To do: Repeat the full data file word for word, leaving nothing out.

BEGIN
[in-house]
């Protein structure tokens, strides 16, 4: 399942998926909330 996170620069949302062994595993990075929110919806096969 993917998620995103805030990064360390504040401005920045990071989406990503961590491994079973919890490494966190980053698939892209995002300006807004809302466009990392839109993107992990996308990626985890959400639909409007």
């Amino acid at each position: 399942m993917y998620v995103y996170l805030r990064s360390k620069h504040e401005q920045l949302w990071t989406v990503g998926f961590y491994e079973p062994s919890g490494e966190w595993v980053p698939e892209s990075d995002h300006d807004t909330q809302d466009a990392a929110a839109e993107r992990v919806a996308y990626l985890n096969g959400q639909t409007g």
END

[in-house]
């Protein structure tokens, strides 16, 4: 399942998926909330 996170620069949302062994595993990075929110919806096969 993917998620995103805030990064360390504040401005920045990071989406990503961590491994079973919890490494966190980053698939892209995002300006807004809302466009990392839109993107992990996308990626985890959400639909409007």
């Amino acid at each position: 399942m993917y998620v995103y996170l805030r990064s360390k620069h504040e401005q920045l949302w990071t989406v990503g998926f961590y491994e079973p062994s919890g490494e966190w595993v980053p698939e892209s990075d995002h300006d807004t909330q809302d466009a990392a929110a839109e993107r992990v919806a996308y990626l985890n096969g959400q639909t409007g």